a little more than 400 miles from rio. to help get the torch from one place to another, cnn's own chet damon will each carry the torch for about three minutes a piece. what an amazing opportunity. i know you're joining me live from there. you haven't had your turn yet. tell us about what you are expecting. >> reporter: it real is. it is a once in a lifetime opportunity. really helping bring home what the olympics are about. for us, it is a great way to get away from the bubble where we've had to focus on all of the problems from the zika virus, p polluted. they're going to be hosting the first olympic games in south america. something they were so enthusiastic about back from 2009 when they won the bid to
host the games and that has unfortunately faded because of all the problems in the country, because of all of the problems facing the development and really the installation of everything in rio de janeiro. but here, going around brazil, the idea is to just bring brazilians into the fold and remind them this is their party too. i hope we will geill get to see out on the streets and cheering them on, ana. >> we'll be cheering you on from there in spiritment i'm so excited for this opportunity you have. good luck, shasta. coming up, the pictures are disturbing. dozens of people overdosing on what people believe is synthetic marijuana, happening in brooklyn. what's going on. what do you need to know about these drugs, next. well, it was nice to see everyone.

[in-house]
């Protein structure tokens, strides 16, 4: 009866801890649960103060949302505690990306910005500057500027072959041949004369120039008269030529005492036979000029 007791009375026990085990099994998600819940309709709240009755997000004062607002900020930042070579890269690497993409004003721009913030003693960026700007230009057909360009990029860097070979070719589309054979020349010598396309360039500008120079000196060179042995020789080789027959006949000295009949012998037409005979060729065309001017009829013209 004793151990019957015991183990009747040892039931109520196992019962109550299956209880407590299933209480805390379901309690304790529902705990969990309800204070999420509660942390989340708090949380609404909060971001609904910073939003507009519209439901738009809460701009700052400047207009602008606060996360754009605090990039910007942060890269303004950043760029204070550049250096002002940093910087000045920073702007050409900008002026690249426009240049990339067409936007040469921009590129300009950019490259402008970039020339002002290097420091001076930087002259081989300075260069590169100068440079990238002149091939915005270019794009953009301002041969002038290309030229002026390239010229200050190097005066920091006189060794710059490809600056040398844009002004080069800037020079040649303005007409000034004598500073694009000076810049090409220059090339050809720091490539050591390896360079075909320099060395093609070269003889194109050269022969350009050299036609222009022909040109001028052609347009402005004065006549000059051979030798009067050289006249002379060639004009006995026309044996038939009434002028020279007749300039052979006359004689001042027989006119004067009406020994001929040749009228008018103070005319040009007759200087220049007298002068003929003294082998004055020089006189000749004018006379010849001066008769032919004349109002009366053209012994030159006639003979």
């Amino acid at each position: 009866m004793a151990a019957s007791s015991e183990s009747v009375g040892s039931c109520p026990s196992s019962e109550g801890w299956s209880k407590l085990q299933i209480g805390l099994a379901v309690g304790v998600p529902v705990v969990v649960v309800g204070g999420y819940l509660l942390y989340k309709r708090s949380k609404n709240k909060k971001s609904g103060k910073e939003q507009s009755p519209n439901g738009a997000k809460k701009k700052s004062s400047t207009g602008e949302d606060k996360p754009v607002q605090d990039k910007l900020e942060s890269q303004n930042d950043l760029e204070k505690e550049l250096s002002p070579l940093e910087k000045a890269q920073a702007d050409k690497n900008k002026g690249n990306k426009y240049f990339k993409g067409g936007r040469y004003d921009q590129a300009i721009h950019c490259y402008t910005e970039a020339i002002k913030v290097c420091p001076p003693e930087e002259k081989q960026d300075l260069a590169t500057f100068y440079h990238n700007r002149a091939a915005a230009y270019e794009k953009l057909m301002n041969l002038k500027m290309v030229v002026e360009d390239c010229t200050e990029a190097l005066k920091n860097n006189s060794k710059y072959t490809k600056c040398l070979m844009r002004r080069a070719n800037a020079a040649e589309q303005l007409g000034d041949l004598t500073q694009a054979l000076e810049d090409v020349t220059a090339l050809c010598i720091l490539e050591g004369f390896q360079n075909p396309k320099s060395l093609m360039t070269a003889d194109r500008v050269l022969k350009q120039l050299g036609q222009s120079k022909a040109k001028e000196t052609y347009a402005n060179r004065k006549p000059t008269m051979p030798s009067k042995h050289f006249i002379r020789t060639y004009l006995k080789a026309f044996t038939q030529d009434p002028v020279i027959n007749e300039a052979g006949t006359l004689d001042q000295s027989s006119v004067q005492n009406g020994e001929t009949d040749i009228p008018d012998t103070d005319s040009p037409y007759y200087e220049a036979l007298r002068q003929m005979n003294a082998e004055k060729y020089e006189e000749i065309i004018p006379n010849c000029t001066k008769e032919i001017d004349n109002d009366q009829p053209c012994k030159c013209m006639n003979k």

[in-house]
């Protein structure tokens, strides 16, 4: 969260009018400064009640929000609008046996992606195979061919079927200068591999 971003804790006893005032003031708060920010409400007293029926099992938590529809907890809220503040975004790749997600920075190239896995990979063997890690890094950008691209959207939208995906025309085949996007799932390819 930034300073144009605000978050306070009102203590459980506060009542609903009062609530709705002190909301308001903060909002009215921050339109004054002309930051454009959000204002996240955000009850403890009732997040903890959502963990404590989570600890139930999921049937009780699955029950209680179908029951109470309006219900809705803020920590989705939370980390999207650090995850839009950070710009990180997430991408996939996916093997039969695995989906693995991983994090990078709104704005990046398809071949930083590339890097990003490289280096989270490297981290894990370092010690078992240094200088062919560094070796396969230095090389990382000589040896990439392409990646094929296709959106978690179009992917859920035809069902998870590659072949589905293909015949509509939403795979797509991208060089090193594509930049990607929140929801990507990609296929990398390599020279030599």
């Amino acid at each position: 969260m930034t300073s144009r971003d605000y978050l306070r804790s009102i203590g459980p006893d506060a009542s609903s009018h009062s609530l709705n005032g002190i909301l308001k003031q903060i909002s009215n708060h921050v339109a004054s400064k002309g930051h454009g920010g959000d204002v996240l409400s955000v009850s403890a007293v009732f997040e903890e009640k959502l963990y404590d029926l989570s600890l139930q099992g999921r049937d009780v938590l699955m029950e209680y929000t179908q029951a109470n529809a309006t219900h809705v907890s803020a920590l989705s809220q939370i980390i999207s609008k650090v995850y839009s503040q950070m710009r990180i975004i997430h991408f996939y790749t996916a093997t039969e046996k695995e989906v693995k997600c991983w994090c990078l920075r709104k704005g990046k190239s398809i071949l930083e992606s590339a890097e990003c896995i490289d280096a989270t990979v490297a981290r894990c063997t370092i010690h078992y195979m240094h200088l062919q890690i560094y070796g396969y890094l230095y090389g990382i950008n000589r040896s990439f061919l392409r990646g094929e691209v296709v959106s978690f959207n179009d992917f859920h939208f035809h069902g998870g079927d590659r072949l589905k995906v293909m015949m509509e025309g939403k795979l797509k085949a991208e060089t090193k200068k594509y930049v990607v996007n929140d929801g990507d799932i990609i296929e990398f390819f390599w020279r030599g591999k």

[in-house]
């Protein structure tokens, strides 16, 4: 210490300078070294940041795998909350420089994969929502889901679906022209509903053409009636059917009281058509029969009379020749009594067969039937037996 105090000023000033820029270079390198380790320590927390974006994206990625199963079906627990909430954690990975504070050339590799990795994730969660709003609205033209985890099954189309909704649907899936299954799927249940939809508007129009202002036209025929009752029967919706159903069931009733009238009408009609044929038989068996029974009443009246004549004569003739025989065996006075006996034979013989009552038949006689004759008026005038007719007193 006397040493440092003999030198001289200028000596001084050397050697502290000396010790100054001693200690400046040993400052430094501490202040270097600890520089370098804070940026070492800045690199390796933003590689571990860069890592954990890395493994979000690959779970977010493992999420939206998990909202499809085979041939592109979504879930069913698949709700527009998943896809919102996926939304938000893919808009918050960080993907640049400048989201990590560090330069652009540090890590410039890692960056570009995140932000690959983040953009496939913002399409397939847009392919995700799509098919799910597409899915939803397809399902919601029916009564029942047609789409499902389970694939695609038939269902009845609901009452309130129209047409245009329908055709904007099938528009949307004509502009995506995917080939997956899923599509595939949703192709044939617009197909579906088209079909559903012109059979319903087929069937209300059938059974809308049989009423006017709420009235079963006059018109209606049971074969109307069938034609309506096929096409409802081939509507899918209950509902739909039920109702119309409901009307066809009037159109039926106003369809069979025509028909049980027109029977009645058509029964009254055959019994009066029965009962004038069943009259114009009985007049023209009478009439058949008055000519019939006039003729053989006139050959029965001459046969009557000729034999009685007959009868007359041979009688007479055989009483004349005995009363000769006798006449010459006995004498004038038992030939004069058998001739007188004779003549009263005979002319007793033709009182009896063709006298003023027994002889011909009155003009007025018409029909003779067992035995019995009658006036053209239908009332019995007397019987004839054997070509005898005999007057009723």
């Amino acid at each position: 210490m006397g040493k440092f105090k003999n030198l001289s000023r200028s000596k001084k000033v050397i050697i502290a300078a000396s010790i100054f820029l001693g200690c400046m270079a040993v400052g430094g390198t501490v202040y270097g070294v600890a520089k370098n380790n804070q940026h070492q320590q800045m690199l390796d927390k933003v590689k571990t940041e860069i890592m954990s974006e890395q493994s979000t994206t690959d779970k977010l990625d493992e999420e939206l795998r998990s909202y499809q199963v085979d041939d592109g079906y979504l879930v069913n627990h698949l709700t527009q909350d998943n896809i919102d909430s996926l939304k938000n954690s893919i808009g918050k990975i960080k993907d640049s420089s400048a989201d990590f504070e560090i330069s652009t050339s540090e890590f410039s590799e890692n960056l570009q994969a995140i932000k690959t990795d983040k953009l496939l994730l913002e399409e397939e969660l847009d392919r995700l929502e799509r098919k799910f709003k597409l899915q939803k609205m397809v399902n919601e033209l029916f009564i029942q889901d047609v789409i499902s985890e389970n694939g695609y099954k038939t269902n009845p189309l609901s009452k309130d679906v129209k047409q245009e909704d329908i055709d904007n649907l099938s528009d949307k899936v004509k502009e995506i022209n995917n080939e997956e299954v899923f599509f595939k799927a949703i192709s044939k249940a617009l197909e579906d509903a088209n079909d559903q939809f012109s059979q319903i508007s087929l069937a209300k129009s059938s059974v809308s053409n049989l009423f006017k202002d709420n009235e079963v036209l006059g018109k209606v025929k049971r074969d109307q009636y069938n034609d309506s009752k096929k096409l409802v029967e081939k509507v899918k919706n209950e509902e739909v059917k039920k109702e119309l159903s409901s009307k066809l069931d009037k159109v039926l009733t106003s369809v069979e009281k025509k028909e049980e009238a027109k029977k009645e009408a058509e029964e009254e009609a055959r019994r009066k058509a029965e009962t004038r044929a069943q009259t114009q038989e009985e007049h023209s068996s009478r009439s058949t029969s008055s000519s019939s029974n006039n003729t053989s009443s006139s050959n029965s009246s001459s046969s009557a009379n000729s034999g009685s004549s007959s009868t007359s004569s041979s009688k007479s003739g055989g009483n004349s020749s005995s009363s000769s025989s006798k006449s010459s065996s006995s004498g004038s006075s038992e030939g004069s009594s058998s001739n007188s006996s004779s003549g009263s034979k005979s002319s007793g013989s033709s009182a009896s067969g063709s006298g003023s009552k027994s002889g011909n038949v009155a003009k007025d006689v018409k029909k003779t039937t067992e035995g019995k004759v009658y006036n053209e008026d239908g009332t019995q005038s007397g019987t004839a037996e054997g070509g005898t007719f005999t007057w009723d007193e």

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dozens of people overdosed on the streets of brooklyn and now police are trying to track down the source. they're pointing to synthetic marijuana known on street as k-2 or spice. often a mixture of herbs or shredded plant manner laced with chemicals that have a similar effect to thc. a bad trip can be deadly. getting your hands on this is so easy, it's scary. let's bring in cnn senior medical correspondent elizabeth cohen. what happens when people take this stuff? >> ana, like with many drugs, people originally or might at the beginning feel good, they might feel an elevated mood, a